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Library 101: Journal Articles

Finding Scholarly Articles

What is Peer Reviewed?

Image of a historical looking man writing on a modern computer

Often, a Professor will specify that articles need to be peer-reviewed, scholarly or refereed (they all mean the same thing). A peer-review process means that other experts in the field reviewed the article's content prior to publication and determined it was scholarly.

Some common components of a peer reviewed article are:

  1. It will have an abstract - a brief paragraph that describes the content of the article. TIP: If you cannot understand the abstract, you definitely won't be able to understand the article!
  2. It will have a bibliography, footnotes or both - sources will be clear.
  3. It will have authority - the author's credentials / affiliation will be clearly stated.
  4. It will be technical and contain specific terminology relative to the topic and/or graphs, charts or complex mathematical equations or formulas.
  5. It will be likely be substantially longer than a magazine article.

Right away this tells you NOT to search in popular magazines, newspapers, trade journals and Google.

Yes, there is Google Scholar, but often times once an article is finally located there is a fee to obtain it. Your best bet is to check the Molloy databases, where access to everything is FREE.

How do I find Peer-Reviewed Articles?

These types of articles are ONLY found within Scholarly Journals. The best way to access scholarly journals is through our databases or via Search Everything; these can be filtered to display only articles that are peer reviewed. Just look for a box where you can check 'peer reviewed' and you're good to go.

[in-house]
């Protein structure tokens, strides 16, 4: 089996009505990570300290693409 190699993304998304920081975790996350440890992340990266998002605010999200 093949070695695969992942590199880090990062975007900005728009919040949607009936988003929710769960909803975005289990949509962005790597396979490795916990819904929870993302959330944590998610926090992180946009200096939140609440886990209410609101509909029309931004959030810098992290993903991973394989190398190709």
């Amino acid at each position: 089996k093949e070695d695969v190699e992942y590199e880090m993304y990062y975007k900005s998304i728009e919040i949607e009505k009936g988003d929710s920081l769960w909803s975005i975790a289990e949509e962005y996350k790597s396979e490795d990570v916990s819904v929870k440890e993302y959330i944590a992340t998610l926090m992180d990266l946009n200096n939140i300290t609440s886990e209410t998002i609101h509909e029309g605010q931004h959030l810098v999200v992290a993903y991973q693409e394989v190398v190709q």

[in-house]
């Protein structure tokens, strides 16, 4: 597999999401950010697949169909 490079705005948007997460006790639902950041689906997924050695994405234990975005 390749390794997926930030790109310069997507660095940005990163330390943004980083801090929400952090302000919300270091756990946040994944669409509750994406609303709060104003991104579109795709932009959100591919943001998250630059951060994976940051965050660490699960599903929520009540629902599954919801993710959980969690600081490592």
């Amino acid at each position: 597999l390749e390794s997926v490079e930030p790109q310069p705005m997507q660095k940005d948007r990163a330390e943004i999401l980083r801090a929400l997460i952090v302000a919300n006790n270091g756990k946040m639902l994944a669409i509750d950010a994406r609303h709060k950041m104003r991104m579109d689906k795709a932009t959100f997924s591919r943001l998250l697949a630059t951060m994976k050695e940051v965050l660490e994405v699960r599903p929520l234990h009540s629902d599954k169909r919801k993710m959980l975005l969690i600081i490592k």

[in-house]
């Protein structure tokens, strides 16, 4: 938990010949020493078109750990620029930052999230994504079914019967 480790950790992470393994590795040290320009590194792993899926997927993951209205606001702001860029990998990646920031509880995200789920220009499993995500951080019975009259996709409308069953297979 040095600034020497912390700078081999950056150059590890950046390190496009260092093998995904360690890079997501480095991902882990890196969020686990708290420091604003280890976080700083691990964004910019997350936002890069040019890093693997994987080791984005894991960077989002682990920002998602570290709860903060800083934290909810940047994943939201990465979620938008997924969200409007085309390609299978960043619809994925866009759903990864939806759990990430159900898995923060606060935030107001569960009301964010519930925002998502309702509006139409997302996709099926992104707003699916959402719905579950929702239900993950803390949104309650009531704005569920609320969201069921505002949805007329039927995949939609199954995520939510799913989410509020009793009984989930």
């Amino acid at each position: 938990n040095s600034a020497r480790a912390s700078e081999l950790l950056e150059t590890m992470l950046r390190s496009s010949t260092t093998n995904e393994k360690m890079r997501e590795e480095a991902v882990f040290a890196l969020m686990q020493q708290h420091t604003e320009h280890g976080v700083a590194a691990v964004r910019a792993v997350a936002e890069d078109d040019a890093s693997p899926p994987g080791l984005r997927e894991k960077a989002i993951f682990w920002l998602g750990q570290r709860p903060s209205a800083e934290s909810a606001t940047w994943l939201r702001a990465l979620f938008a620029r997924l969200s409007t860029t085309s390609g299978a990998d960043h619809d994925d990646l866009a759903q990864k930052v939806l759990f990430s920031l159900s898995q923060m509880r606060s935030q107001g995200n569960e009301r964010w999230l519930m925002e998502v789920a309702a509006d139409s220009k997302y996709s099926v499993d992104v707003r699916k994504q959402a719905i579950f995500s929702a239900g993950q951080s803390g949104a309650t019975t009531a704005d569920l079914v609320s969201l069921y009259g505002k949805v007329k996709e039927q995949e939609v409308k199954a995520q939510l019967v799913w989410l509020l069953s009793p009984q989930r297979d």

How To Analyze Online Journal Articles

Tips to ensure success...

  • Is the article from a subject specific database?
  • Have you narrowed to peer reviewed, as necessary?
  • Review the article citation or abstract for basic information:
    • Author, Source publication, length, document type, subject terms.
    • Does this meet your needs?
  •  Review the Article Content
    • Is the article thoughtfully researched and presented, based on factual information?
    • Is the topic coverage marginal or extensive?
    • Is the article clearly organized, with subheadings and distinct parts like abstracts, overviews, analyses, introductions and conclusions?
    • Are the facts clearly presented?
    • Is material repeated?
    • Is the text written in lay terms, or the language of your discipline?
    • Is the article at an appropriate level—too technical, too easy
    • Does the article pose alternatives, or reach definitive conclusions?
    • Does the article include bibliographies, footnotes, citations?
    • Does the article refer to other experts and other studies?
    • Is the material primary or secondary in nature? 
    • Does the work add new insight on the topic or rehash older material?
    • Is the article dated? Current? Historical?
    • What is the relationship between the article title and the article text?
    • How relevant is the article to your topic: how many times is your topic mentioned in the text? In the title? In the subject line?
    • Is there an evident bias? Is the language inflammatory or impartial? Is the information fact, opinion or propaganda?
    • How long is the article? Is the length suitable to your needs—or is it too long or too short?           
  • What do you know about the publication’s reputation?
    • Has the publication received industry awards?
    • Do other authors and researchers frequently cite the publication?
    • How does the publication compare to the competition?
    • Is the publication mentioned as a key source for your discipline in reference materials?



Click on the slide, do not use the arrows at the bottom!

Understanding the Different Types of Periodicals

Is it a Journal? Is it a Magazine?

Scholarly, Trade and Popular articles

Reading an Article Critically for Additional Sources